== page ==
The legislative plan does not include funds earmarked specifically for capital investments such as the expansion of South Station or rail service to Fall River and New Bedford, as Patrick’s plan had, but legislators said they were not giving these projects short shrift.
By putting the current Massachusetts Department of Transportation operating budget on more stable financial footing, legislators said, the state will better be able to fund large-scale expansion projects in the coming years.
“The point is that to determine how much new investment we can afford, we first need to know the cost of continuing the current system,” Brewer said.
Ending MassDOT’s dependence on borrowing for labor costs in three years, Murray said, would eliminate interest payments. That money, she said, could be used in the future for large-scale capital projects.
“We’re going to free that money up seven years earlier,” than under Patrick’s proposal, Murray said.
Representative William M. Straus, a Democrat from Mattapoisett and House chairman of the Joint Transportation Committee, said ending MassDOT’s dependence on borrowing money for labor costs will allow infrastructure projects to get off the ground. “Capital expansion is here,” Strauss said.
DeLeo and Murray bristled at the suggestion that their bill’s stark departure from Patrick’s proposal was a vote of no-confidence in the governor’s vision.
“I like to think of this as just agreeing with the governor, working with the governor,” DeLeo said. “This is just a different method, if you will, but I think we both achieve the same goal.”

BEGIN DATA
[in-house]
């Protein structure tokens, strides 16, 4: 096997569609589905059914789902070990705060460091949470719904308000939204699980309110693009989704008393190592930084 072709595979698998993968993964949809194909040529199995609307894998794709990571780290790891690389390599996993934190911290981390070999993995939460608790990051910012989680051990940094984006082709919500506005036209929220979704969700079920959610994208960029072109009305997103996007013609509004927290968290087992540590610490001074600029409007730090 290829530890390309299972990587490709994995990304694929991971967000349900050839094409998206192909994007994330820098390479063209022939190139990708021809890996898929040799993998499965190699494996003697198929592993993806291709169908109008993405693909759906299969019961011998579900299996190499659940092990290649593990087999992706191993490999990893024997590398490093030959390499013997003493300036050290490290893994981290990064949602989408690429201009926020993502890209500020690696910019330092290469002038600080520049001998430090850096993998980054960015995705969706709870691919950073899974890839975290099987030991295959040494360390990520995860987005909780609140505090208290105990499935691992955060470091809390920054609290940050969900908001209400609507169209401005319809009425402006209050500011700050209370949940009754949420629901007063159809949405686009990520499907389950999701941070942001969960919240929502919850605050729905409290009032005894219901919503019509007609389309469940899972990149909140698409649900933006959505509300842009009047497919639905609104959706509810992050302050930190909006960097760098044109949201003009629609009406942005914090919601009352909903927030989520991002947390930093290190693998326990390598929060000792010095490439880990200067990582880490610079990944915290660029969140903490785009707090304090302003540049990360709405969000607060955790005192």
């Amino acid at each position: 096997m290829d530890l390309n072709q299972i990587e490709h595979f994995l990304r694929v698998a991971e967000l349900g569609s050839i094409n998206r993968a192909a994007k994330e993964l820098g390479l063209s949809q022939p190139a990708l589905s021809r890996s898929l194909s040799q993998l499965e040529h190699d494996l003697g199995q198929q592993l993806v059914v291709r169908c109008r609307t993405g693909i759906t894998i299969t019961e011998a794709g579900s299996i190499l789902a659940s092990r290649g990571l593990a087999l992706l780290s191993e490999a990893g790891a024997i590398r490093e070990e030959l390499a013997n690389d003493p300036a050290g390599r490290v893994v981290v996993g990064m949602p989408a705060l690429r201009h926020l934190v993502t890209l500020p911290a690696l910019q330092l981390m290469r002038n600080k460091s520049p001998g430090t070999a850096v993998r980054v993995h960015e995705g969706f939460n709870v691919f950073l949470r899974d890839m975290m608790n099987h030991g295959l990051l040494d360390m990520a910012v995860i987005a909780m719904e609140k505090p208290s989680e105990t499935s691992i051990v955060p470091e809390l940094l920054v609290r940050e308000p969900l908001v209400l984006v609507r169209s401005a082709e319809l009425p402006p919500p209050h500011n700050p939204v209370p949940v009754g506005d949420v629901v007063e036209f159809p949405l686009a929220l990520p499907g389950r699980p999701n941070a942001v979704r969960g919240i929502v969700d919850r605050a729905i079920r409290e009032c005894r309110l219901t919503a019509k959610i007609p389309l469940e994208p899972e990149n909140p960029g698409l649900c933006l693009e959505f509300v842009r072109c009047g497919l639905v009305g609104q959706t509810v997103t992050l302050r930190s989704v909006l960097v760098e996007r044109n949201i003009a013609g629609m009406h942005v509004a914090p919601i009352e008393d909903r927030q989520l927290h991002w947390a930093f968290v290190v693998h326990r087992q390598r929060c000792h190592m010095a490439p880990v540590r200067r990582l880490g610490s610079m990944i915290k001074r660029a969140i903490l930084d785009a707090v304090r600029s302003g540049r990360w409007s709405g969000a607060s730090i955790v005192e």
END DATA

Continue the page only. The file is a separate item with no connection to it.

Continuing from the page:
“He put out a 10-year vision, and we’re just saying maybe 10 years is too ambitious right away,” said Murray.
Patrick said he planned to scrutinize the bill before offering a critical response.
“I thank the House and Senate leadership for considering my plan and look forward to thoroughly reviewing theirs,” Patrick said in a statement.
House Republicans issued a statement condemning the proposed tax increases, and calling on DeLeo to hold a public hearing on the proposal.
“By seeking to raise five separate taxes, the Speaker and Senate President have sent a clear indication that they believe they have exhausted all options when it comes to reforming our state’s transportation system," the statement reads. “House Republicans don’t believe this to be true – in fact we believe numerous other areas of savings still exist.”
Senate minority leader Bruce E. Tarr said Republicans will work in coming days to add measures to the bill that would require the state’s transportation agencies to find further cuts in their budgets.
“The framework announced today by the Senate President and the Speaker makes it clear that there is no legislative appetite for the massive increases in taxing and spending proposed by the Governor,” Tarr said.
Advocates who had lobbied for increased taxes to fund transportation projects in recent months, many of whom rallied outside the State House Tuesday morning before the bill announcement, said they were disappointed by the plan.
Kristina Egan, director of Transportation for Massachusetts, an advocacy group that had pushed for Patrick’s funding plan, called the proposal “woefully inadequate.”
“We have an unprecedented opportunity to make a transportation fix for the next generation, and I’m worried that we’re squandering it here,” Egan said. “It feels like this package is locking in chronic underfunding.”
Richard A. Dimino, president of A Better City, a public policy organization focused on transportation, land development, and environmental policies in Boston, said the absence of capital projects in the Legislature’s $500 million bill would mean that the state would possibly lose federal money for projects such as the Green Line extension.
Dimino also said he worried the 3-cent gas tax increase was too modest, and that too much of the additional revenue for transportation funding will come from the business community.
“While it’s a step forward, we’re not sure the numbers go far enough,” Dimino said.